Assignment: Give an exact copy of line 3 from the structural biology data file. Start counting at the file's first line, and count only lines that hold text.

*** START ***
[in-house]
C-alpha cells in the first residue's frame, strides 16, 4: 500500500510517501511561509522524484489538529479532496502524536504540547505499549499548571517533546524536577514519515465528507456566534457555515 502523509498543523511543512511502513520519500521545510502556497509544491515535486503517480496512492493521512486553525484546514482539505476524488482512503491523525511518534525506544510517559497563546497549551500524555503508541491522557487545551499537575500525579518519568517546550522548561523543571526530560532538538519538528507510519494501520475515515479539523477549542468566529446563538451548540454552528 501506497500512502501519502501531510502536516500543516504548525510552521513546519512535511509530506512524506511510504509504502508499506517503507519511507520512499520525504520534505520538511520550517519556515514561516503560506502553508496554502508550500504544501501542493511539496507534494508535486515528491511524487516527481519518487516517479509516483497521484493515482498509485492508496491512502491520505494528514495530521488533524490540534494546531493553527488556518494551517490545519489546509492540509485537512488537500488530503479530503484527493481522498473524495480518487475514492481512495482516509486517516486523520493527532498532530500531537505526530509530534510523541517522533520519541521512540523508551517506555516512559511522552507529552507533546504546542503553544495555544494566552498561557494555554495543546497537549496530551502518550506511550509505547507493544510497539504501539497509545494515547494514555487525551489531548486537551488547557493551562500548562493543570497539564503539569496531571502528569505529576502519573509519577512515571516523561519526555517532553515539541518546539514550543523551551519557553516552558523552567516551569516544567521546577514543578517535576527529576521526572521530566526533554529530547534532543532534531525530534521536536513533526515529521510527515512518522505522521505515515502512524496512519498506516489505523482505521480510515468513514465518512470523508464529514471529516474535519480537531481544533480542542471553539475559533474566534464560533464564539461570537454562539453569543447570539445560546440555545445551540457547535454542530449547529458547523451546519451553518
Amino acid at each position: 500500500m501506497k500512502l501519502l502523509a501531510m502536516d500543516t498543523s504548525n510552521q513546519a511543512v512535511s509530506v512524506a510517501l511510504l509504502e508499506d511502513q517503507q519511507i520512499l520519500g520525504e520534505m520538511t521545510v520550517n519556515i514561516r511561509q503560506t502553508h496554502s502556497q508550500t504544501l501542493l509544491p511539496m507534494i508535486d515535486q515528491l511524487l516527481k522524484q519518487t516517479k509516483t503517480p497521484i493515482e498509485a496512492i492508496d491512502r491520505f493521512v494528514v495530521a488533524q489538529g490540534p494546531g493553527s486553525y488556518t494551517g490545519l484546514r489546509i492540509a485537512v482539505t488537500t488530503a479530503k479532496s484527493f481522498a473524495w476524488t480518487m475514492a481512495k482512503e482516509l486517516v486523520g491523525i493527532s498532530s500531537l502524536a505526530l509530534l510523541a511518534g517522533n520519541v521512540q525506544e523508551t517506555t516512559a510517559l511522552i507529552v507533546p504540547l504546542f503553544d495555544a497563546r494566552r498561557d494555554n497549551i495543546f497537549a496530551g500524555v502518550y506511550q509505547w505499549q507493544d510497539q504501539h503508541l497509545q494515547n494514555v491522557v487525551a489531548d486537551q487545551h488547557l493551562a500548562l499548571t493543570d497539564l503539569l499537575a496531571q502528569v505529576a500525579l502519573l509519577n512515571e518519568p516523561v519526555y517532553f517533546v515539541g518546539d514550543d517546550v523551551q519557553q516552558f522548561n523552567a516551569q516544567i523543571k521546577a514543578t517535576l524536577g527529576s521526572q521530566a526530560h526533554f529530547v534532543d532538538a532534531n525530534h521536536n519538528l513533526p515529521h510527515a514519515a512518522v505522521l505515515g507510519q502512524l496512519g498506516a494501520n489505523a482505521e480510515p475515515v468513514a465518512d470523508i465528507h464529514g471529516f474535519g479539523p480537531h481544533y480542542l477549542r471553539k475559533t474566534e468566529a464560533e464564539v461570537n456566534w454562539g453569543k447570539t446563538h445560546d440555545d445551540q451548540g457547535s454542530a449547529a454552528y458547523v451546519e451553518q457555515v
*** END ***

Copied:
Amino acid at each position: 500500500m501506497k500512502l501519502l502523509a501531510m502536516d500543516t498543523s504548525n510552521q513546519a511543512v512535511s509530506v512524506a510517501l511510504l509504502e508499506d511502513q517503507q519511507i520512499l520519500g520525504e520534505m520538511t521545510v520550517n519556515i514561516r511561509q503560506t502553508h496554502s502556497q508550500t504544501l501542493l509544491p511539496m507534494i508535486d515535486q515528491l511524487l516527481k522524484q519518487t516517479k509516483t503517480p497521484i493515482e498509485a496512492i492508496d491512502r491520505f493521512v494528514v495530521a488533524q489538529g490540534p494546531g493553527s486553525y488556518t494551517g490545519l484546514r489546509i492540509a485537512v482539505t488537500t488530503a479530503k479532496s484527493f481522498a473524495w476524488t480518487m475514492a481512495k482512503e482516509l486517516v486523520g491523525i493527532s498532530s500531537l502524536a505526530l509530534l510523541a511518534g517522533n520519541v521512540q525506544e523508551t517506555t516512559a510517559l511522552i507529552v507533546p504540547l504546542f503553544d495555544a497563546r494566552r498561557d494555554n497549551i495543546f497537549a496530551g500524555v502518550y506511550q509505547w505499549q507493544d510497539q504501539h503508541l497509545q494515547n494514555v491522557v487525551a489531548d486537551q487545551h488547557l493551562a500548562l499548571t493543570d497539564l503539569l499537575a496531571q502528569v505529576a500525579l502519573l509519577n512515571e518519568p516523561v519526555y517532553f517533546v515539541g518546539d514550543d517546550v523551551q519557553q516552558f522548561n523552567a516551569q516544567i523543571k521546577a514543578t517535576l524536577g527529576s521526572q521530566a526530560h526533554f529530547v534532543d532538538a532534531n525530534h521536536n519538528l513533526p515529521h510527515a514519515a512518522v505522521l505515515g507510519q502512524l496512519g498506516a494501520n489505523a482505521e480510515p475515515v468513514a465518512d470523508i465528507h464529514g471529516f474535519g479539523p480537531h481544533y480542542l477549542r471553539k475559533t474566534e468566529a464560533e464564539v461570537n456566534w454562539g453569543k447570539t446563538h445560546d440555545d445551540q451548540g457547535s454542530a449547529a454552528y458547523v451546519e451553518q457555515v